AND CERTAIN OTHER promises, arguably, should go unmet. We cannot yet read the DNA texts that assemble and maintain the most interesting parts of ourselves, such as our minds, but techniques that have explicated simpler genetic texts in transgenic mice could theoretically interpret our most complex genes as well. Why not transgenic people? Certainly, there is no technical barrier. The success of in vitro fertilization has shown that the one-celled human embryo is entirely accessible: In the hours between fertilization in a dish and placement of the fertilized egg in the mother's uterus, the human embryo is available for the injection of any DNA sequence one might have made. Most people recoil instinctively from the Huxleyan prospect of transgenic children, but if a child could be born without her parents' congenital disease, transgenic medicine might be consistent with the Hippocratic oath, benefiting people while doing no harm.

The critical questions here are social: who decides to create the first transgenic embryos and who takes responsibility for the inevitable mistakes, which in this context mean children born with defects? Recently, scientists injected DNA for a pigment-making enzyme into a strain of albino mice; however, along with colored hair and eyes, these mice were born with malformed viscera. They died shortly after birth; careful molecular work showed that the added gene had damaged a hitherto unknown gene responsible for maintaining the usual asymmetries of the mouse's internal organs. The first experimental phases of human transgenic medicine will likewise raise unexpected questions whose answers-and the political discourse by which we arrive at them-will determine not so much the medicine of the next century as the way we will live with one another.

In a short time we will have transliterated the human genome, played out many parts of it in cells, and gotten some difficult passages translated for us in transgenic animals. Then we will begin hunting for the passages we want most to know about, the ones responsible for our humanity and, if not our souls, then our ability to imagine souls. What we have found so far suggests that it will be impossible to know ourselves this way, but we could easily do great damage to future fellow citizens by trying. As a friend once said to make me reconsider a particularly seductive experiment, if it isn't worth doing, it isn't worth doing well.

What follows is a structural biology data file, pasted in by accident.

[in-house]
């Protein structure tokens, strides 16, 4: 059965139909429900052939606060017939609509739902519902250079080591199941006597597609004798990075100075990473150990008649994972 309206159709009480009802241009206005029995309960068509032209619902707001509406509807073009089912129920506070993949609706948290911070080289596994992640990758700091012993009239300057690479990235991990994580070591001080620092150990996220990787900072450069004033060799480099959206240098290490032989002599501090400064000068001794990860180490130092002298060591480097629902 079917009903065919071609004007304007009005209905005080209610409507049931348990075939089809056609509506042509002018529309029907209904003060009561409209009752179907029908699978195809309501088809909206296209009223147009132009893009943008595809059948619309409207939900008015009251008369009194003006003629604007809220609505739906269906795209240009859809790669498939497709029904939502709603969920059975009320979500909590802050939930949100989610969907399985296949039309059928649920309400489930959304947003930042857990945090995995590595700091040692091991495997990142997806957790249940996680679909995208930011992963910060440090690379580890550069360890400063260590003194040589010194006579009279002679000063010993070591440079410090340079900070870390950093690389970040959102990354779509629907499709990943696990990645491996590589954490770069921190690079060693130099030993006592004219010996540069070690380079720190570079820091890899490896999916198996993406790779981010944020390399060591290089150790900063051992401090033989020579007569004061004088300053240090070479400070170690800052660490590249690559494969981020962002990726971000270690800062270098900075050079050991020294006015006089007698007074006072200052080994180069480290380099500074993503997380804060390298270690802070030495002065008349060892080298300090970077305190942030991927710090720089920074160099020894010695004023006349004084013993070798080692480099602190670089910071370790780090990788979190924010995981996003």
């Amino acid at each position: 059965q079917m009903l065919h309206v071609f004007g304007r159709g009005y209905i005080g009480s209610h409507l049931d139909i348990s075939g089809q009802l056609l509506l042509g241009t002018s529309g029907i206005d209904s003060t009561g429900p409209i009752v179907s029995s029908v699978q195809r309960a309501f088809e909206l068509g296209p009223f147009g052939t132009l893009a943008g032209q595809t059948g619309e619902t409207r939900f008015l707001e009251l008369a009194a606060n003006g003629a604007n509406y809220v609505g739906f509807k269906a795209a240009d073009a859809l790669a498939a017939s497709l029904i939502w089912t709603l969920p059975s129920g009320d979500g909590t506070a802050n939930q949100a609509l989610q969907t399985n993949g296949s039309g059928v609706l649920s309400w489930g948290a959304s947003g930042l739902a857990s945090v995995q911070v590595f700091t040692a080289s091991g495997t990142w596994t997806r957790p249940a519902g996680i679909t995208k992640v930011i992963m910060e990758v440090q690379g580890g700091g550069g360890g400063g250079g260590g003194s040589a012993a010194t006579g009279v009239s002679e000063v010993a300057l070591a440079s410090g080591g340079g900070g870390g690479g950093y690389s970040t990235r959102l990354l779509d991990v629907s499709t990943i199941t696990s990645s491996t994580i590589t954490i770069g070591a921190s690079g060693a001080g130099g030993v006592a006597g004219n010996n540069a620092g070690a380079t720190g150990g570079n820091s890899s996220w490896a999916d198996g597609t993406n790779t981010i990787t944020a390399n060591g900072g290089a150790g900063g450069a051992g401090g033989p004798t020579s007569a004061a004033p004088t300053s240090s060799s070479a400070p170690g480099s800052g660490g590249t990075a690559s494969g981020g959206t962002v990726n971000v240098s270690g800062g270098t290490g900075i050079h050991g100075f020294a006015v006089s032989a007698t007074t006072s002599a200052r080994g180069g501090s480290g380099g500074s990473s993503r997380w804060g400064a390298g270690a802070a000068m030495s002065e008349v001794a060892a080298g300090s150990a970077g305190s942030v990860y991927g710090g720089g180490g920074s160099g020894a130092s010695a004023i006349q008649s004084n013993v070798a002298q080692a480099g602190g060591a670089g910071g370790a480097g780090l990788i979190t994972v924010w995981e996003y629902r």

Molecular biologists have two choices. They can continue working out the meanings of individual genes, going into business for themselves with the discoveries they have made in tax-supported laboratories, shortcutting peer review using news conferences and patent secrecy, taking tax money from 40 million fellow Americans who cannot afford health insurance at all, and ignoring potential eugenic uses of their work. Or they can begin to rethink what they do and why they do it. An agenda for the next stage of molecular biology will be assembled before this century is out, in any event, because the groups who can pay for basic research-government agencies, agribusiness and pharmaceutical firms, the military, the criminal justice apparatus, would-be eugenicists-need one in order to make their own plans.

These groups will set the future of molecular biology to suit their purposes unless the scientists who would find themselves constrained to carry it out join the debate. The dream of pure and unfettered research is ultimately dangerous; despite the hopes of some of its brightest practitioners, the path of a science is not self-correcting. Only by openly sharing concerns with others and asking for the broadest possible audience to help set its agenda can science meet its responsibilities to the society that supports it.

ROBERT POLLACK is professor of biological sciences and anthropology at Columbia. His most recent book is Signs of Life: The Language and Meanings of DNA (Boston: Houghton Mifflin, 1994), from which this article is adapted. He can be reached at pollack@columbia.edu.

ART CREDIT: Amy Pollack